The particular merits of the American Atheists group to one side, this is a rather astounding thing for Bozell to have said. In just 63 words, he confuses disbelief in God for “hatred” for God — a mistake that not only begs the question but is inherently absurd (one cannot very well hate what one does not believe is there); he condemns an entire conference on the basis of one participant — not a good look for a struggling movement, I’m afraid; and, most alarmingly perhaps, he insinuates that one cannot simultaneously be a conservative and an atheist. I reject this idea — and with force.
If atheism and conservatism are incompatible, then I am not a conservative. And nor, I am given to understand, are George Will, Charles Krauthammer, Anthony Daniels, Walter Olson, Heather Mac Donald, James Taranto, Allahpundit, or S. E. Cupp. There is no getting around this — no splitting the difference: I don’t believe there is a God. It’s not that I’m “not sure” or that I haven’t ever bothered to think about it; it’s that I actively think there isn’t a God — much as I think there are no fairies or unicorns or elves. The degree to which I’m confident in this view works on a scale, certainly: I’m much surer, for example, that the claims of particular religions are untrue and that there is no power intervening in the affairs of man than I am that there was no prime mover of any sort.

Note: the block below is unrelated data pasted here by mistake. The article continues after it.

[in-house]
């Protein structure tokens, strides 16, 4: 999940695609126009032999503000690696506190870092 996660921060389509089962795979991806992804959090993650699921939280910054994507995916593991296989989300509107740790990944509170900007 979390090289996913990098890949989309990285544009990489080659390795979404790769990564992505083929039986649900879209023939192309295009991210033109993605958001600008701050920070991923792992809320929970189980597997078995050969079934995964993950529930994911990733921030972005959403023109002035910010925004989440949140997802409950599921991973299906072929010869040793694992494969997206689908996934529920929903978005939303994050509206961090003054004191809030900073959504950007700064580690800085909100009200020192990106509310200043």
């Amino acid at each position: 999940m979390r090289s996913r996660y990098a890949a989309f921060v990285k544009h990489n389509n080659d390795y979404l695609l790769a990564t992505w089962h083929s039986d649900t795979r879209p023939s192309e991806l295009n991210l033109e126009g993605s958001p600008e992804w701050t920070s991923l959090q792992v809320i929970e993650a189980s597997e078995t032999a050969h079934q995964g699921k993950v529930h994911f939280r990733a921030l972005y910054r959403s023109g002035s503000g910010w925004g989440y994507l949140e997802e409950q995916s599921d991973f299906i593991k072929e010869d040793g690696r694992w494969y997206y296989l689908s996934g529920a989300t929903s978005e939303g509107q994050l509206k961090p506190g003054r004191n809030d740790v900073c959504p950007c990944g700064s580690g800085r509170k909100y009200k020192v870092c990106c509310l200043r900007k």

Rrrreally, Mr Cooke?
But, when it comes down to it, I don’t believe in any of those propositions.
Am I to be excommunicated from the Right?
One of the problems we have when thinking about atheism in the modern era is that the word has been hijacked and turned into a political position when it is no such thing. The Oxford English Dictionary defines an “atheist” as someone who exhibits “disbelief in, or denial of, the existence of a god.” That’s me right there — and that really is the extent of it.
Okay, you can have a booth at any conference we ever organize.
Or have we spoken too soon? Repeat what you were mumbling, please?